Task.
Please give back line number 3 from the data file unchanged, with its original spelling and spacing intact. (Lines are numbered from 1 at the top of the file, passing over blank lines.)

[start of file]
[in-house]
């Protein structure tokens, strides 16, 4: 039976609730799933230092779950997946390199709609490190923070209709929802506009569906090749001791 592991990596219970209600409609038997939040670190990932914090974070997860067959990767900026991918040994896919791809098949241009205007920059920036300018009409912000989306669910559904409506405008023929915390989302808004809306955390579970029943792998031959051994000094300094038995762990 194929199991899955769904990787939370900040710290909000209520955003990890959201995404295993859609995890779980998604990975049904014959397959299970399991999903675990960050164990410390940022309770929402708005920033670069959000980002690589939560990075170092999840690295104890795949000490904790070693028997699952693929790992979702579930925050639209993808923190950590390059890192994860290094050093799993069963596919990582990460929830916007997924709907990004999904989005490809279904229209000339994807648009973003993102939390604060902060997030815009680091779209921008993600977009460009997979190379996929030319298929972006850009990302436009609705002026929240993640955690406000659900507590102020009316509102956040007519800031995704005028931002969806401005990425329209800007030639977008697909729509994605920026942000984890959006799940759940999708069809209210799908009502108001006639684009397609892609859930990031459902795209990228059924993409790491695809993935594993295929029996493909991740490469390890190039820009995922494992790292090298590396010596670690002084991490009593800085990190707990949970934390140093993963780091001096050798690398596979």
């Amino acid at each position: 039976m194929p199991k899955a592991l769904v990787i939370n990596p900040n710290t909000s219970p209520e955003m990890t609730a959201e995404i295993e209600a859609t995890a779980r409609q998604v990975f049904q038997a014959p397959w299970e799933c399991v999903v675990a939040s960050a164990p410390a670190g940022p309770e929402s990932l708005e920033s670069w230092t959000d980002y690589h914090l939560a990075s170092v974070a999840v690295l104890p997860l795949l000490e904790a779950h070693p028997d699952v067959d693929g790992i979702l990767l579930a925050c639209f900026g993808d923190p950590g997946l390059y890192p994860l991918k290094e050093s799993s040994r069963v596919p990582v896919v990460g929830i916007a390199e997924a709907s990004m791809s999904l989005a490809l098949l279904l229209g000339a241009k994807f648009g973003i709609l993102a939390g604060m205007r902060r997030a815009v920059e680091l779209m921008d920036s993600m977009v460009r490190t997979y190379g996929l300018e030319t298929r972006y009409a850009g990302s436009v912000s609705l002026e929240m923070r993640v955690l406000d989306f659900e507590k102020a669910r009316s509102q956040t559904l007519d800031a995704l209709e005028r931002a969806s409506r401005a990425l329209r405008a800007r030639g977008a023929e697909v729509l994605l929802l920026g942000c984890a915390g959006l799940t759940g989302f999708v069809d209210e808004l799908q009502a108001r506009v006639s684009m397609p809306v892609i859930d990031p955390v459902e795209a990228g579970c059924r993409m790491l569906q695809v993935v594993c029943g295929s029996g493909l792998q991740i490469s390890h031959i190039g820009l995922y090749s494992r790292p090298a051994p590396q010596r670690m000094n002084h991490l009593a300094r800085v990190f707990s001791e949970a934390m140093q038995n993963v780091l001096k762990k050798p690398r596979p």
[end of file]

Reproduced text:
């Amino acid at each position: 039976m194929p199991k899955a592991l769904v990787i939370n990596p900040n710290t909000s219970p209520e955003m990890t609730a959201e995404i295993e209600a859609t995890a779980r409609q998604v990975f049904q038997a014959p397959w299970e799933c399991v999903v675990a939040s960050a164990p410390a670190g940022p309770e929402s990932l708005e920033s670069w230092t959000d980002y690589h914090l939560a990075s170092v974070a999840v690295l104890p997860l795949l000490e904790a779950h070693p028997d699952v067959d693929g790992i979702l990767l579930a925050c639209f900026g993808d923190p950590g997946l390059y890192p994860l991918k290094e050093s799993s040994r069963v596919p990582v896919v990460g929830i916007a390199e997924a709907s990004m791809s999904l989005a490809l098949l279904l229209g000339a241009k994807f648009g973003i709609l993102a939390g604060m205007r902060r997030a815009v920059e680091l779209m921008d920036s993600m977009v460009r490190t997979y190379g996929l300018e030319t298929r972006y009409a850009g990302s436009v912000s609705l002026e929240m923070r993640v955690l406000d989306f659900e507590k102020a669910r009316s509102q956040t559904l007519d800031a995704l209709e005028r931002a969806s409506r401005a990425l329209r405008a800007r030639g977008a023929e697909v729509l994605l929802l920026g942000c984890a915390g959006l799940t759940g989302f999708v069809d209210e808004l799908q009502a108001r506009v006639s684009m397609p809306v892609i859930d990031p955390v459902e795209a990228g579970c059924r993409m790491l569906q695809v993935v594993c029943g295929s029996g493909l792998q991740i490469s390890h031959i190039g820009l995922y090749s494992r790292p090298a051994p590396q010596r670690m000094n002084h991490l009593a300094r800085v990190f707990s001791e949970a934390m140093q038995n993963v780091l001096k762990k050798p690398r596979p």